For example, take the recent court ruling that says (for now) that one single Uber driver must be treated as an employee. That could up-end the company’s model, arguably undermining a financially productive, disruptive, technology-based company; or providing more security to workers displaced by disruption. How does this relate to race? In many cities across America, non-white Americans and immigrants are more likely to be drivers than white native-born Americans, in part because these hard jobs provide an economic point of entry into a society where opportunity is still linked deeply to race, class, and national origin. A ruling that stands up to legal challenges and puts more impetus on the parent company to, say, provide corporate insurance for its drivers could provide more economic leverage not only for Uber drivers but also, as market forces balance, for drivers of traditional cabs and cars.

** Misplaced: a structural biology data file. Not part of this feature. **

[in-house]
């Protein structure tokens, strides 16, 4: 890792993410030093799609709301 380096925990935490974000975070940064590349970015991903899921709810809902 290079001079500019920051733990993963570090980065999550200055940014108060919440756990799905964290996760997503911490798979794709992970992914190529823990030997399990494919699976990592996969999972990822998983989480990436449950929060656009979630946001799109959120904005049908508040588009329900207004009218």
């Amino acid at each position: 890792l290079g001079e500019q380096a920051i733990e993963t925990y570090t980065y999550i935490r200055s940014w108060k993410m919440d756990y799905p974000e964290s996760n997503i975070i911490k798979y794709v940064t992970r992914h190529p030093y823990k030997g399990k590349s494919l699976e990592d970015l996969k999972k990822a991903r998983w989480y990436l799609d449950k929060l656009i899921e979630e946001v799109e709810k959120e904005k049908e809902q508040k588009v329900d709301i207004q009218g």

My problem with the discussions on race we’re having today is that they’re so limited. We’re talking about race as a thing-in-itself when it’s never been just that. Slavery was about commerce and nation-building. Jim Crow was about labor economics. The inequality in the current education and prison systems set up deeper divides tracking people into futures of potential security or insecurity. Race was never just about race, but often our conversations about it are.